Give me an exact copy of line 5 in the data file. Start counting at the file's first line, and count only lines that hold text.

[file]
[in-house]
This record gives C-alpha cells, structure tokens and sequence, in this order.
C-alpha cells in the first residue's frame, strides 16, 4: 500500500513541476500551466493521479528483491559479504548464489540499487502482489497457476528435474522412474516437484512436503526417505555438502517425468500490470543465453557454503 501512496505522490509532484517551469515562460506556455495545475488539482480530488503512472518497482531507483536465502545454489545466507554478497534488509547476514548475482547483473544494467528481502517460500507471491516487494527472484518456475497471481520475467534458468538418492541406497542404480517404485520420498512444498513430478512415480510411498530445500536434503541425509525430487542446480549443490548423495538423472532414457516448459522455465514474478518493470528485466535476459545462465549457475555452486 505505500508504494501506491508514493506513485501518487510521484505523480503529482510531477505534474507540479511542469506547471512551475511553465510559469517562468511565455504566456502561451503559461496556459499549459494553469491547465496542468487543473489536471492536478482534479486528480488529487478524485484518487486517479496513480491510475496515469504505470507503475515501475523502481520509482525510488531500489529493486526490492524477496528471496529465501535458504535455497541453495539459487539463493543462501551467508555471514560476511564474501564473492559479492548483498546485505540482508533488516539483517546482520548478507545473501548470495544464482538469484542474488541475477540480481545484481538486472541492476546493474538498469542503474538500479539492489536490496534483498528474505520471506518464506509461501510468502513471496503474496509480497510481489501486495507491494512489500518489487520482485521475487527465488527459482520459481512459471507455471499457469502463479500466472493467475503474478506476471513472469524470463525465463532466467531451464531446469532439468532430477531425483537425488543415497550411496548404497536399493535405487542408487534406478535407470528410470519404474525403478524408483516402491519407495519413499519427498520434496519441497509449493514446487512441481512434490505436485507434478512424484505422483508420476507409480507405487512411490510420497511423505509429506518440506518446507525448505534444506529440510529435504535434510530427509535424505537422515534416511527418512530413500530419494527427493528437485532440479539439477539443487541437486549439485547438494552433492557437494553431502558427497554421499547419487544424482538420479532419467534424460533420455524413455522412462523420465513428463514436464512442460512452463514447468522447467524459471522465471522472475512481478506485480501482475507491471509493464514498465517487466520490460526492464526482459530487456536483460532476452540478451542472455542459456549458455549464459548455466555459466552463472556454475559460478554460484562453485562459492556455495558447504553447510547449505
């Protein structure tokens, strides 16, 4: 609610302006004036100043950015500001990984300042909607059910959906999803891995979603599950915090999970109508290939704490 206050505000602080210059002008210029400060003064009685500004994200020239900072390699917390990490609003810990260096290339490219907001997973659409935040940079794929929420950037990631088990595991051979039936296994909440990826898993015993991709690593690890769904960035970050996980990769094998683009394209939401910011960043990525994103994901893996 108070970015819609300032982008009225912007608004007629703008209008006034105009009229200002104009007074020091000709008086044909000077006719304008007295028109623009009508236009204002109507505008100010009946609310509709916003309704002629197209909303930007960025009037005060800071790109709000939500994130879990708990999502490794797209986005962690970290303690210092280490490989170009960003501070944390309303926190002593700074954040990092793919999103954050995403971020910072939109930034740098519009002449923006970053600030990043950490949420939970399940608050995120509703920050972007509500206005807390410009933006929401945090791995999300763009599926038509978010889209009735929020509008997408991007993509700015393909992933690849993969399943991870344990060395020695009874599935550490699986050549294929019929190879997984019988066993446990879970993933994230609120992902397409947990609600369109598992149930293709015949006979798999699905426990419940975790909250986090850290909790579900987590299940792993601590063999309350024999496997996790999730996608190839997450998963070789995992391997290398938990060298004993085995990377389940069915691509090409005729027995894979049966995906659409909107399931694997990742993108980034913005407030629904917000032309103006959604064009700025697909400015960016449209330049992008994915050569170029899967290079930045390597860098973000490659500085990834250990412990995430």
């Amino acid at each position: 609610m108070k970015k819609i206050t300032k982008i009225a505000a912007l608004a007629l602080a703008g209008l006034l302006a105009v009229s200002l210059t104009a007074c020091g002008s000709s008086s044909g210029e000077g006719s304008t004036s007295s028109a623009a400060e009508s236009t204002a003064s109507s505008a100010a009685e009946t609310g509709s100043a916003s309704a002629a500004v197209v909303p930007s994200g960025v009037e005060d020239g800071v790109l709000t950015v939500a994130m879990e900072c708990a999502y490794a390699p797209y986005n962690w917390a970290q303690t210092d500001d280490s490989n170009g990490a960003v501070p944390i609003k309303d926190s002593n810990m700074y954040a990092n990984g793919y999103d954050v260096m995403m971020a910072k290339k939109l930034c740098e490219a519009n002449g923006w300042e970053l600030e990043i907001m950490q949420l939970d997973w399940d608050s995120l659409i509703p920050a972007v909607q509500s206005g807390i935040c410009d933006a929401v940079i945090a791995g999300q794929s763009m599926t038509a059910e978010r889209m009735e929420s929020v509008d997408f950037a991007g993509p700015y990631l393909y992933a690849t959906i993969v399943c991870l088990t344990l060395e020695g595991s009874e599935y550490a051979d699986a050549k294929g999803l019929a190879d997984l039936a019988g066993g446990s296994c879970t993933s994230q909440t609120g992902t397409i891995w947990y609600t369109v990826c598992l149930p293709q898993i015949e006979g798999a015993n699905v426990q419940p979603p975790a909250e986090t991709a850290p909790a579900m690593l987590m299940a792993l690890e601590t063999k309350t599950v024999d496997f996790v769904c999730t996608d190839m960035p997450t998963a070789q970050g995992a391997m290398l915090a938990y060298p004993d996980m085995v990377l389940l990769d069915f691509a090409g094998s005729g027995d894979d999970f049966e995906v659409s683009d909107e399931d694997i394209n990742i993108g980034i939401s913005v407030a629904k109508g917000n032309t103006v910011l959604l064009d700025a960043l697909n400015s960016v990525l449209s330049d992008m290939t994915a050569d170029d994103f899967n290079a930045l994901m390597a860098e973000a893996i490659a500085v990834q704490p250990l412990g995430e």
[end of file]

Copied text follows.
């Amino acid at each position: 609610m108070k970015k819609i206050t300032k982008i009225a505000a912007l608004a007629l602080a703008g209008l006034l302006a105009v009229s200002l210059t104009a007074c020091g002008s000709s008086s044909g210029e000077g006719s304008t004036s007295s028109a623009a400060e009508s236009t204002a003064s109507s505008a100010a009685e009946t609310g509709s100043a916003s309704a002629a500004v197209v909303p930007s994200g960025v009037e005060d020239g800071v790109l709000t950015v939500a994130m879990e900072c708990a999502y490794a390699p797209y986005n962690w917390a970290q303690t210092d500001d280490s490989n170009g990490a960003v501070p944390i609003k309303d926190s002593n810990m700074y954040a990092n990984g793919y999103d954050v260096m995403m971020a910072k290339k939109l930034c740098e490219a519009n002449g923006w300042e970053l600030e990043i907001m950490q949420l939970d997973w399940d608050s995120l659409i509703p920050a972007v909607q509500s206005g807390i935040c410009d933006a929401v940079i945090a791995g999300q794929s763009m599926t038509a059910e978010r889209m009735e929420s929020v509008d997408f950037a991007g993509p700015y990631l393909y992933a690849t959906i993969v399943c991870l088990t344990l060395e020695g595991s009874e599935y550490a051979d699986a050549k294929g999803l019929a190879d997984l039936a019988g066993g446990s296994c879970t993933s994230q909440t609120g992902t397409i891995w947990y609600t369109v990826c598992l149930p293709q898993i015949e006979g798999a015993n699905v426990q419940p979603p975790a909250e986090t991709a850290p909790a579900m690593l987590m299940a792993l690890e601590t063999k309350t599950v024999d496997f996790v769904c999730t996608d190839m960035p997450t998963a070789q970050g995992a391997m290398l915090a938990y060298p004993d996980m085995v990377l389940l990769d069915f691509a090409g094998s005729g027995d894979d999970f049966e995906v659409s683009d909107e399931d694997i394209n990742i993108g980034i939401s913005v407030a629904k109508g917000n032309t103006v910011l959604l064009d700025a960043l697909n400015s960016v990525l449209s330049d992008m290939t994915a050569d170029d994103f899967n290079a930045l994901m390597a860098e973000a893996i490659a500085v990834q704490p250990l412990g995430e």